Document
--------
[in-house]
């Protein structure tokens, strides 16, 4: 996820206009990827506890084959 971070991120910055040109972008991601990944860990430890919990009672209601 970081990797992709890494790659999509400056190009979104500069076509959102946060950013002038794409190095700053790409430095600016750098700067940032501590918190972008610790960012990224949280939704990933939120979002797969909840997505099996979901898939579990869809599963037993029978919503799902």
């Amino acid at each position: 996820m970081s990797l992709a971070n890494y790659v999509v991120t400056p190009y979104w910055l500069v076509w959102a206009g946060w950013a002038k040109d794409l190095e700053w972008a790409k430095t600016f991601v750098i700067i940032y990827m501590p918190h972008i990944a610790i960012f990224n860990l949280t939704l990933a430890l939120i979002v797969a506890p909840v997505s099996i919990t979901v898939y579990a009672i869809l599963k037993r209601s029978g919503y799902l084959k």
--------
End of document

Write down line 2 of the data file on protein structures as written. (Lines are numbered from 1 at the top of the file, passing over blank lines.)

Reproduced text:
């Protein structure tokens, strides 16, 4: 996820206009990827506890084959 971070991120910055040109972008991601990944860990430890919990009672209601 970081990797992709890494790659999509400056190009979104500069076509959102946060950013002038794409190095700053790409430095600016750098700067940032501590918190972008610790960012990224949280939704990933939120979002797969909840997505099996979901898939579990869809599963037993029978919503799902």